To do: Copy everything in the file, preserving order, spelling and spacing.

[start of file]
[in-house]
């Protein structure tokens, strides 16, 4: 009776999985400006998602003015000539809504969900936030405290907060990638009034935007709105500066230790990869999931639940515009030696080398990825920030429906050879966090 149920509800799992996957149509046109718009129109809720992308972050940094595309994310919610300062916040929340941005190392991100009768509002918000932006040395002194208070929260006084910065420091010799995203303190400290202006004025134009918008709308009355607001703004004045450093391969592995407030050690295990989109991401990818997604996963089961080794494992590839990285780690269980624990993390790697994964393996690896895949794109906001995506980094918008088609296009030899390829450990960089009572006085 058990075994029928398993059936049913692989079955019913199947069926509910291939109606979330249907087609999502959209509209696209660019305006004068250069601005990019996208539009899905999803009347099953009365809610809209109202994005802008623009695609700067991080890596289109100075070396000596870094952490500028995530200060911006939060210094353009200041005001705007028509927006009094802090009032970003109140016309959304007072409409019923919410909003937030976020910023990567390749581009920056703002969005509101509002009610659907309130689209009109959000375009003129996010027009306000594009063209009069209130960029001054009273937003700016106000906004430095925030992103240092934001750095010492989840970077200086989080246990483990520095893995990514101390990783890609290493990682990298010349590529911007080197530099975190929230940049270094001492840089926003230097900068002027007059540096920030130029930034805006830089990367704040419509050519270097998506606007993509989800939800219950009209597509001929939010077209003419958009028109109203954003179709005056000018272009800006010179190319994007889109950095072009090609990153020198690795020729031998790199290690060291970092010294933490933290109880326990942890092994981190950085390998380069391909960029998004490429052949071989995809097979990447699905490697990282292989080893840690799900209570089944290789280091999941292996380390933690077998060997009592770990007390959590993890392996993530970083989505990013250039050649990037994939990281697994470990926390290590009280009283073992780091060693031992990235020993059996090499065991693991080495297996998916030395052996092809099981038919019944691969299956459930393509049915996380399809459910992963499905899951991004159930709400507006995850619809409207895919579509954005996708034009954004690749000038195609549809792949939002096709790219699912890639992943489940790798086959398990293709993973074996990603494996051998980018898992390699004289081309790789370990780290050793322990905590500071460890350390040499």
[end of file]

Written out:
[in-house]
């Protein structure tokens, strides 16, 4: 009776999985400006998602003015000539809504969900936030405290907060990638009034935007709105500066230790990869999931639940515009030696080398990825920030429906050879966090 149920509800799992996957149509046109718009129109809720992308972050940094595309994310919610300062916040929340941005190392991100009768509002918000932006040395002194208070929260006084910065420091010799995203303190400290202006004025134009918008709308009355607001703004004045450093391969592995407030050690295990989109991401990818997604996963089961080794494992590839990285780690269980624990993390790697994964393996690896895949794109906001995506980094918008088609296009030899390829450990960089009572006085 058990075994029928398993059936049913692989079955019913199947069926509910291939109606979330249907087609999502959209509209696209660019305006004068250069601005990019996208539009899905999803009347099953009365809610809209109202994005802008623009695609700067991080890596289109100075070396000596870094952490500028995530200060911006939060210094353009200041005001705007028509927006009094802090009032970003109140016309959304007072409409019923919410909003937030976020910023990567390749581009920056703002969005509101509002009610659907309130689209009109959000375009003129996010027009306000594009063209009069209130960029001054009273937003700016106000906004430095925030992103240092934001750095010492989840970077200086989080246990483990520095893995990514101390990783890609290493990682990298010349590529911007080197530099975190929230940049270094001492840089926003230097900068002027007059540096920030130029930034805006830089990367704040419509050519270097998506606007993509989800939800219950009209597509001929939010077209003419958009028109109203954003179709005056000018272009800006010179190319994007889109950095072009090609990153020198690795020729031998790199290690060291970092010294933490933290109880326990942890092994981190950085390998380069391909960029998004490429052949071989995809097979990447699905490697990282292989080893840690799900209570089944290789280091999941292996380390933690077998060997009592770990007390959590993890392996993530970083989505990013250039050649990037994939990281697994470990926390290590009280009283073992780091060693031992990235020993059996090499065991693991080495297996998916030395052996092809099981038919019944691969299956459930393509049915996380399809459910992963499905899951991004159930709400507006995850619809409207895919579509954005996708034009954004690749000038195609549809792949939002096709790219699912890639992943489940790798086959398990293709993973074996990603494996051998980018898992390699004289081309790789370990780290050793322990905590500071460890350390040499």